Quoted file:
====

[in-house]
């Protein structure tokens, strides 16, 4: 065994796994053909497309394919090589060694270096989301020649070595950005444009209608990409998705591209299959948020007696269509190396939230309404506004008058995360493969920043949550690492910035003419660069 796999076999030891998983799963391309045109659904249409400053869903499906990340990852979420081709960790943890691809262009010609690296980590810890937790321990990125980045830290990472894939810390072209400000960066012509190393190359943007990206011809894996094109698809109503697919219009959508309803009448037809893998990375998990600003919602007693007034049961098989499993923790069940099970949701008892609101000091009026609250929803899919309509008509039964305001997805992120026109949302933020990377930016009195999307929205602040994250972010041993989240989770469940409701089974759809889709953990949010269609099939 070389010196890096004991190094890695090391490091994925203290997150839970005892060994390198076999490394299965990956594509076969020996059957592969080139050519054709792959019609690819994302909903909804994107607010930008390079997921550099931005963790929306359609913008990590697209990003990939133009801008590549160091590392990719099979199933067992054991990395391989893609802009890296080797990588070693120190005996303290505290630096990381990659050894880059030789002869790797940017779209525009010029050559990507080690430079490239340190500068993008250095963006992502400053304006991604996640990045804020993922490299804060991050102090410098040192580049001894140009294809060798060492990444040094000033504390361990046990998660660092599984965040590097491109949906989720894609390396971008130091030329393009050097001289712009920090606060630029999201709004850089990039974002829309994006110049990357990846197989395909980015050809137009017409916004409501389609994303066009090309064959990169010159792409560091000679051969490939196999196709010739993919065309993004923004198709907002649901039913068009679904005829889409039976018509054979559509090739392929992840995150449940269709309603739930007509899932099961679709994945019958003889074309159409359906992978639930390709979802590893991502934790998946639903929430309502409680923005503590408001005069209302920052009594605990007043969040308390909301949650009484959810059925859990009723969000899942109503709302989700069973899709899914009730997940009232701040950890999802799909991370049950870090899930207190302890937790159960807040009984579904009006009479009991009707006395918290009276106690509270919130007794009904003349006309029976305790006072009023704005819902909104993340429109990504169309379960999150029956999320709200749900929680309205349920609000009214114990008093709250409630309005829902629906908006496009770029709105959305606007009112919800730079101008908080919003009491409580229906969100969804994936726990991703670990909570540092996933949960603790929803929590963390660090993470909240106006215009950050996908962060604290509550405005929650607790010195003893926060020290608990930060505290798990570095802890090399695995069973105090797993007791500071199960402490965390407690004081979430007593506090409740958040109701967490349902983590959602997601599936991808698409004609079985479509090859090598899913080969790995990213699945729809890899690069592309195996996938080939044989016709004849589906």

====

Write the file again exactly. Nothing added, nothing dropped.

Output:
[in-house]
């Protein structure tokens, strides 16, 4: 065994796994053909497309394919090589060694270096989301020649070595950005444009209608990409998705591209299959948020007696269509190396939230309404506004008058995360493969920043949550690492910035003419660069 796999076999030891998983799963391309045109659904249409400053869903499906990340990852979420081709960790943890691809262009010609690296980590810890937790321990990125980045830290990472894939810390072209400000960066012509190393190359943007990206011809894996094109698809109503697919219009959508309803009448037809893998990375998990600003919602007693007034049961098989499993923790069940099970949701008892609101000091009026609250929803899919309509008509039964305001997805992120026109949302933020990377930016009195999307929205602040994250972010041993989240989770469940409701089974759809889709953990949010269609099939 070389010196890096004991190094890695090391490091994925203290997150839970005892060994390198076999490394299965990956594509076969020996059957592969080139050519054709792959019609690819994302909903909804994107607010930008390079997921550099931005963790929306359609913008990590697209990003990939133009801008590549160091590392990719099979199933067992054991990395391989893609802009890296080797990588070693120190005996303290505290630096990381990659050894880059030789002869790797940017779209525009010029050559990507080690430079490239340190500068993008250095963006992502400053304006991604996640990045804020993922490299804060991050102090410098040192580049001894140009294809060798060492990444040094000033504390361990046990998660660092599984965040590097491109949906989720894609390396971008130091030329393009050097001289712009920090606060630029999201709004850089990039974002829309994006110049990357990846197989395909980015050809137009017409916004409501389609994303066009090309064959990169010159792409560091000679051969490939196999196709010739993919065309993004923004198709907002649901039913068009679904005829889409039976018509054979559509090739392929992840995150449940269709309603739930007509899932099961679709994945019958003889074309159409359906992978639930390709979802590893991502934790998946639903929430309502409680923005503590408001005069209302920052009594605990007043969040308390909301949650009484959810059925859990009723969000899942109503709302989700069973899709899914009730997940009232701040950890999802799909991370049950870090899930207190302890937790159960807040009984579904009006009479009991009707006395918290009276106690509270919130007794009904003349006309029976305790006072009023704005819902909104993340429109990504169309379960999150029956999320709200749900929680309205349920609000009214114990008093709250409630309005829902629906908006496009770029709105959305606007009112919800730079101008908080919003009491409580229906969100969804994936726990991703670990909570540092996933949960603790929803929590963390660090993470909240106006215009950050996908962060604290509550405005929650607790010195003893926060020290608990930060505290798990570095802890090399695995069973105090797993007791500071199960402490965390407690004081979430007593506090409740958040109701967490349902983590959602997601599936991808698409004609079985479509090859090598899913080969790995990213699945729809890899690069592309195996996938080939044989016709004849589906």